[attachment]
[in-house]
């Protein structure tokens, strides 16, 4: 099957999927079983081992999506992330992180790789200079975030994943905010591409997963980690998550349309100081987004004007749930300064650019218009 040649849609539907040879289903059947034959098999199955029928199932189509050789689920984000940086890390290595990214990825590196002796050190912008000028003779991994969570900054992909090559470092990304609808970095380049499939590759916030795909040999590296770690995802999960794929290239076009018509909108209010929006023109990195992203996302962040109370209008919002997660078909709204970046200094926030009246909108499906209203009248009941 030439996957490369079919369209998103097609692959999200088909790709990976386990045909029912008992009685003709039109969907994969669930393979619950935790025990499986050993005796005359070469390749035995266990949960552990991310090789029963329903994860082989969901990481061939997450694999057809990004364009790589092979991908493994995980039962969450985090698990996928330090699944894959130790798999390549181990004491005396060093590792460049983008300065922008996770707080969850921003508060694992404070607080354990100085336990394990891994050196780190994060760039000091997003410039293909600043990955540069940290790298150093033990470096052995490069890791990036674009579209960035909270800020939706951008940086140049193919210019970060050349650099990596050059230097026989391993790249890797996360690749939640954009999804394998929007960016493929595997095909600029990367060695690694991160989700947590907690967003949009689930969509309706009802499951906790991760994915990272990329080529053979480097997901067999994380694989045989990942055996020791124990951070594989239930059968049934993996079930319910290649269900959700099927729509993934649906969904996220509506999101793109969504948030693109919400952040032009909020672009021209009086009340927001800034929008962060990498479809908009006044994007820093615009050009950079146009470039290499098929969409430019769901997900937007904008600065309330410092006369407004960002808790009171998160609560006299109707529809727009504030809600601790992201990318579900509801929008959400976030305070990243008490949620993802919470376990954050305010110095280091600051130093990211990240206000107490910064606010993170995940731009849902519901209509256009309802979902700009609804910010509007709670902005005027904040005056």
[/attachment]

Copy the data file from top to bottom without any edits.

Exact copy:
[in-house]
């Protein structure tokens, strides 16, 4: 099957999927079983081992999506992330992180790789200079975030994943905010591409997963980690998550349309100081987004004007749930300064650019218009 040649849609539907040879289903059947034959098999199955029928199932189509050789689920984000940086890390290595990214990825590196002796050190912008000028003779991994969570900054992909090559470092990304609808970095380049499939590759916030795909040999590296770690995802999960794929290239076009018509909108209010929006023109990195992203996302962040109370209008919002997660078909709204970046200094926030009246909108499906209203009248009941 030439996957490369079919369209998103097609692959999200088909790709990976386990045909029912008992009685003709039109969907994969669930393979619950935790025990499986050993005796005359070469390749035995266990949960552990991310090789029963329903994860082989969901990481061939997450694999057809990004364009790589092979991908493994995980039962969450985090698990996928330090699944894959130790798999390549181990004491005396060093590792460049983008300065922008996770707080969850921003508060694992404070607080354990100085336990394990891994050196780190994060760039000091997003410039293909600043990955540069940290790298150093033990470096052995490069890791990036674009579209960035909270800020939706951008940086140049193919210019970060050349650099990596050059230097026989391993790249890797996360690749939640954009999804394998929007960016493929595997095909600029990367060695690694991160989700947590907690967003949009689930969509309706009802499951906790991760994915990272990329080529053979480097997901067999994380694989045989990942055996020791124990951070594989239930059968049934993996079930319910290649269900959700099927729509993934649906969904996220509506999101793109969504948030693109919400952040032009909020672009021209009086009340927001800034929008962060990498479809908009006044994007820093615009050009950079146009470039290499098929969409430019769901997900937007904008600065309330410092006369407004960002808790009171998160609560006299109707529809727009504030809600601790992201990318579900509801929008959400976030305070990243008490949620993802919470376990954050305010110095280091600051130093990211990240206000107490910064606010993170995940731009849902519901209509256009309802979902700009609804910010509007709670902005005027904040005056």